These visionary designers and craftsmen are bringing an indie spirit to mainstream design
Imagine the world before Trina Turk. More monotone, less glamorous, not as much fun. Okay, maybe that’s a bit hyperbolic, but this designer has done more to showcase the power of prints than just about anyone. With a Palm Springs collection for Banana Republic earlier this year and her home line, she’s bringing happy colors and a carefree West Coast style to the mainstream. trinaturk.com
How do you define Palm Springs style? It’s optimistic, which to me means color. Palm Springs has an enduring appeal because of its association with leisure time—cocktail hour by a pool outside a striking architectural house. Who doesn’t want a piece of that in their closet?
Why did you add interiors to your portfolio? Five years ago, we started making pillows out of our fabrics for photo shoots. Afterward, we’d put them in the store, and they’d sell quickly, so we thought, Hmmm.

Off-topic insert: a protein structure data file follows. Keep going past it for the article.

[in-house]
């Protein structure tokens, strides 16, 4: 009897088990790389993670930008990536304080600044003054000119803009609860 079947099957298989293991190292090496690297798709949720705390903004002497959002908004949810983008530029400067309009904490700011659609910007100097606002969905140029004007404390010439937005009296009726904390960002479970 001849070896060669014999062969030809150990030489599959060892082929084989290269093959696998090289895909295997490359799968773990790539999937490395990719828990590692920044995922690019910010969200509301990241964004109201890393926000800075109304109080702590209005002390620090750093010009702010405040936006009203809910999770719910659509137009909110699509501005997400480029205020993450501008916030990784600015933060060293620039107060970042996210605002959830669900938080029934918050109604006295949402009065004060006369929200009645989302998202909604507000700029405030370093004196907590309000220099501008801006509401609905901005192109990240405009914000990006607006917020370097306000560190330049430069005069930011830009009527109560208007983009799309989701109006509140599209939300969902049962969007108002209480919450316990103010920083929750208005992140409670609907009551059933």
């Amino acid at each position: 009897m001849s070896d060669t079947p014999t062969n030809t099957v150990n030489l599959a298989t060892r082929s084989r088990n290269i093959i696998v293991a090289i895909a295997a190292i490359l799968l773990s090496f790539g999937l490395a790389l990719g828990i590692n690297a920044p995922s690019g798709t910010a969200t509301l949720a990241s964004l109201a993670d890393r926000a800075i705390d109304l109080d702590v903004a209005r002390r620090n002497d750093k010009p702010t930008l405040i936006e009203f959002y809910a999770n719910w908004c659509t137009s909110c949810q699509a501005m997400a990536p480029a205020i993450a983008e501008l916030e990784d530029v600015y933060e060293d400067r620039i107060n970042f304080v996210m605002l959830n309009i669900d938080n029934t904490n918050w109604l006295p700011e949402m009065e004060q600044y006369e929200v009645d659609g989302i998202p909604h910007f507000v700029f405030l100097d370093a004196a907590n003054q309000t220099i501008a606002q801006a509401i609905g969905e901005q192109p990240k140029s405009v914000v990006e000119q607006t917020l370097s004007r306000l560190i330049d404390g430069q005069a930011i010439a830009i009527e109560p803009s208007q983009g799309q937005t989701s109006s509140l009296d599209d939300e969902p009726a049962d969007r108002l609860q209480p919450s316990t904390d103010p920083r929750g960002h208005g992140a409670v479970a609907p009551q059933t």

What was it like to create a capsule collection for Banana Republic? They approached us about doing a collection inspired by Palm Springs. We went back through 17 years of prints, pulling ones that were iconic or had been fantastic in multiple categories, and ended up with five, including one we called the crazy botanical print. The store ended up using that fabric for its displays.
Why do you think people are so interested in design today? The Internet, for one. And retailers like Ikea and Target have brought design to the mass market. People are treating their lives, bodies, and homes like a curated exhibit. You can tell a lot about who a person is by the environment they live in.